A Tall Ship in port: The Pallada

13 03 2010

There is nothing more magnificent than seeing a rigged sailing ship, sails fully deployed, making its way at full speed over the sea. I have always dreamt of sailing on board one of these … since being drawn to the white silhouette of a clipper that stood against red container of my father’s Old Spice hair cream which sat on the dresser when I maybe five or six. I have always made it a point to visit one whenever the opportunity arose … the Cutty Sark, a well preserved retired clipper involved in the tea trade, being one that I had visited at its resting place in Greenwich.

The Pallada at its berth next to Vivo City.

It was a pleasant surprise when I learnt that Tall Ship Pallada was in town and made it a point to get acquainted with at the berth alongside Vivo City. The steel hulled three masted Fully Rigged Ship is operated by the Navigation Institute of Dalrybvtuz (the Russian Far Eastern State Fisheries University). Used as a seamanship training ship to train cadets for the Russian merchant fleet, the Pallada carries over 100 cadets, including some from the Singapore Maritime Academy.

A Ship's Officer on the Pallada.

Cadets on the quarterdeck.

The Pallada which currently holds the record as the fastest Tall Ship with a maximum speed of 18.7 knots under sails, was in port for stay of 4 days from 11 to 14 March. Built in Poland in the year, 1989, when the fall of communism in Europe commenced with the events there, by the Gdansk Shipyard (Stocznia Gdańska), the 106 metre (sparred length) ship boasts a main mast of 49.5 metres, has a draught of 6 metres and a beam of 14 metres. Gdansk Shipyard is of course the yard where the Solidarity movement, which was instrumental in the fall of communism in Poland, began in 1980. The Pallada is named after the Greek goddess Pallas Athena, is based at Vladivostok in the Russian Far East and can hoist 26 sails with a total area of 2771 square metres.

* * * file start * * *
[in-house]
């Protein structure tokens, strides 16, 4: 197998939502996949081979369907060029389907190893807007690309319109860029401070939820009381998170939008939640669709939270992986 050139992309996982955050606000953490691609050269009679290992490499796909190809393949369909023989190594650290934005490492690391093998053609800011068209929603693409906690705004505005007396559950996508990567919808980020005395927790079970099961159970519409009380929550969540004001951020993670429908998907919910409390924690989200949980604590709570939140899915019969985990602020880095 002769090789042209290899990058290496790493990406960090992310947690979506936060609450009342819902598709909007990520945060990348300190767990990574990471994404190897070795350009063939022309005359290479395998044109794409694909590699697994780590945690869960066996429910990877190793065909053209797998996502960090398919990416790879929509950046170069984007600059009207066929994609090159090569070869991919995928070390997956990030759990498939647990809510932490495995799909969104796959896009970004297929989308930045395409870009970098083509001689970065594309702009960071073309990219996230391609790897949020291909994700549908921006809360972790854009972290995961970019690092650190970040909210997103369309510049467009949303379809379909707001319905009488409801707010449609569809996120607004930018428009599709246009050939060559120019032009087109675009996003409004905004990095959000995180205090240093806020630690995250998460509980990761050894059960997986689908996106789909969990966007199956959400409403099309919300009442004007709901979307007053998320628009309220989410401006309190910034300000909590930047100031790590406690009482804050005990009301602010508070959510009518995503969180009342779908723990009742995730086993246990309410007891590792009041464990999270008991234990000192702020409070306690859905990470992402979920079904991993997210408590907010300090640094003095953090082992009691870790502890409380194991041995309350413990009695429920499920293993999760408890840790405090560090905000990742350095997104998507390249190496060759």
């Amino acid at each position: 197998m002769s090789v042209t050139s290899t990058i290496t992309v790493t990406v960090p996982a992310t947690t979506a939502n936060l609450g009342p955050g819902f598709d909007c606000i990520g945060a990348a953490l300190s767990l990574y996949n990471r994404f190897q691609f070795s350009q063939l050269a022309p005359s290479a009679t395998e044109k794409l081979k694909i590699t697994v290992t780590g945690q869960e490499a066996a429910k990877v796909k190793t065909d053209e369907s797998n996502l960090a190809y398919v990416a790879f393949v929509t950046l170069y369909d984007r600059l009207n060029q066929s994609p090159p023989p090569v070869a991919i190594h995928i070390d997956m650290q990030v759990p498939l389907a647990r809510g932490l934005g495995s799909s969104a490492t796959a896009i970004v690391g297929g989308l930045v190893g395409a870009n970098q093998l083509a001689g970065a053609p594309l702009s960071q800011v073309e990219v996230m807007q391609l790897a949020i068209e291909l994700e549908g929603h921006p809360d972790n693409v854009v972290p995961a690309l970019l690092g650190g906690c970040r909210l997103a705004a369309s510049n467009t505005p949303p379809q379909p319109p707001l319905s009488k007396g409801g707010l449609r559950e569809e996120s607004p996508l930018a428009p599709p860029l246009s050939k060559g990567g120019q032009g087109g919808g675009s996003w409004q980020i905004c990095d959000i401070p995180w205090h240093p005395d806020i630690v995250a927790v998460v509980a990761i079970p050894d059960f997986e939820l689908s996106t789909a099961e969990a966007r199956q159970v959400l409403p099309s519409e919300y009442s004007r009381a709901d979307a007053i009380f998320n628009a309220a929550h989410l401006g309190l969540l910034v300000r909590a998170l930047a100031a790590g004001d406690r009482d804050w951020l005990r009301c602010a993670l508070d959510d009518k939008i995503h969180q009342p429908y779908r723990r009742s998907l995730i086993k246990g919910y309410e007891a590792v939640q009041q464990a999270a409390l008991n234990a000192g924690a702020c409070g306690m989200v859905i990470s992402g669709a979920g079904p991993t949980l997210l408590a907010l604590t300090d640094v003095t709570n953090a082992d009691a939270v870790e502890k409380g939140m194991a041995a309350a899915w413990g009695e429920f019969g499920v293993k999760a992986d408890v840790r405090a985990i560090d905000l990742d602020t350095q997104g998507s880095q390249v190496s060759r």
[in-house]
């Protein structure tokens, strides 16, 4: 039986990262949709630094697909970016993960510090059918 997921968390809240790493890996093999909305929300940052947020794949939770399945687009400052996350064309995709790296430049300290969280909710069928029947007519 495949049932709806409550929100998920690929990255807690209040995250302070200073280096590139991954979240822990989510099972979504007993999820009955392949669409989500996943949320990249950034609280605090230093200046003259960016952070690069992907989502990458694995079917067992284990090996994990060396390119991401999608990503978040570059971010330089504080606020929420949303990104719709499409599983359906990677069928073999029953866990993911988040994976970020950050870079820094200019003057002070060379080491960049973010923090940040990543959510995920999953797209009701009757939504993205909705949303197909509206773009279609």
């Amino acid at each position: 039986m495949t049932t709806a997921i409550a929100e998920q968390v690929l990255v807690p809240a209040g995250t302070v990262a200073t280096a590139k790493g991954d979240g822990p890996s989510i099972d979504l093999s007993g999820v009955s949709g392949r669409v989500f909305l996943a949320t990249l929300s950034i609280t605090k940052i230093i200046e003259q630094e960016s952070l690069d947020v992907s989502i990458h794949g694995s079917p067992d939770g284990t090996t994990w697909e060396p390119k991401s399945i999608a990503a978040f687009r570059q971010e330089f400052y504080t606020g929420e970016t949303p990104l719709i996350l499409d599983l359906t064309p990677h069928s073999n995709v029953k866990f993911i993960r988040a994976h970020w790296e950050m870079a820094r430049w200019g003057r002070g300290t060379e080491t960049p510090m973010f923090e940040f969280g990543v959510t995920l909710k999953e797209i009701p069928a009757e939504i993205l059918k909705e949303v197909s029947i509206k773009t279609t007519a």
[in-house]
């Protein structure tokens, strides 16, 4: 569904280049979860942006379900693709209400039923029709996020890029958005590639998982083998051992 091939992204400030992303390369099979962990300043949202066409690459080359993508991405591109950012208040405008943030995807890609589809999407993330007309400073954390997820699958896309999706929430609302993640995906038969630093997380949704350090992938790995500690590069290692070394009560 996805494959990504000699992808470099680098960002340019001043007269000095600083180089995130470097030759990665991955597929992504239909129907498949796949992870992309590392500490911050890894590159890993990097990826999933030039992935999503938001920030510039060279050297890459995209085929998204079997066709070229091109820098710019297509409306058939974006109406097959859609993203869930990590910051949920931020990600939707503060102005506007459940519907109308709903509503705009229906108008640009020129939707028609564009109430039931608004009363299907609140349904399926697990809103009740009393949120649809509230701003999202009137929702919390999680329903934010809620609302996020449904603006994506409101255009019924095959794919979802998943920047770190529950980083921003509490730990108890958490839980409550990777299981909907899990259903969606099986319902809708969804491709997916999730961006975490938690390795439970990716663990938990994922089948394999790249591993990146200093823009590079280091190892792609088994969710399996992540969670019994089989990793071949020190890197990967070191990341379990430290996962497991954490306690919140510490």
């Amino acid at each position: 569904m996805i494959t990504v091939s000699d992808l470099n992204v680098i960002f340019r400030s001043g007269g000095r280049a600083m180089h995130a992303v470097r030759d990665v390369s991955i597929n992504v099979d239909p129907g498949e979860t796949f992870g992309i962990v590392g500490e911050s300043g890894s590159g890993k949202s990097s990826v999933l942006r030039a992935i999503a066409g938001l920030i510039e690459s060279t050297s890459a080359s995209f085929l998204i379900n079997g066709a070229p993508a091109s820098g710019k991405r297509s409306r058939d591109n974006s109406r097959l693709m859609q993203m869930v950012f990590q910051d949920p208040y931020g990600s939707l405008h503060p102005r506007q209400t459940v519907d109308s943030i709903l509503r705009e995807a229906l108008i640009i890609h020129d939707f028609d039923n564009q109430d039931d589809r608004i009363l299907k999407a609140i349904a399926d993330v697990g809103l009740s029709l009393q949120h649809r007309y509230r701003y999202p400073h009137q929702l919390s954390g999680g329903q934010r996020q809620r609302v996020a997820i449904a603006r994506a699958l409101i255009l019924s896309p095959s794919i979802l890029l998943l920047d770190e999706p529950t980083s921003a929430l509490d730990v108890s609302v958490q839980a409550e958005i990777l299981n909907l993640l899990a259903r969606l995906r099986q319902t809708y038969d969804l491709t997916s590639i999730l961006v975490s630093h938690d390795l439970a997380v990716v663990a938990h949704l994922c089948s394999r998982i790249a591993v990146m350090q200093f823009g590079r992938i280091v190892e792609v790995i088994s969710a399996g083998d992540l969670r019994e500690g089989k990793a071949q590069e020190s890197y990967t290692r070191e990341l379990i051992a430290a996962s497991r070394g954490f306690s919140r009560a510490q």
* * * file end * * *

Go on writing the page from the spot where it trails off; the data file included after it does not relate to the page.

The foremast sail.

The foremast sail and jib being hoisted.

Up the foremast.

On the yards of the foremast ...

Ship's name on the bow.

Engine Room skylight.


The main mast.

Block and tackle.

Anchor chain on the gypsy.

A sailor on the forecastle.

Sailors on deck.

Ship's bell.

Builder's plate.

Stay of the main mast.

Mooring rope on quarterdeck.

Up the main mast.

The bowsprit.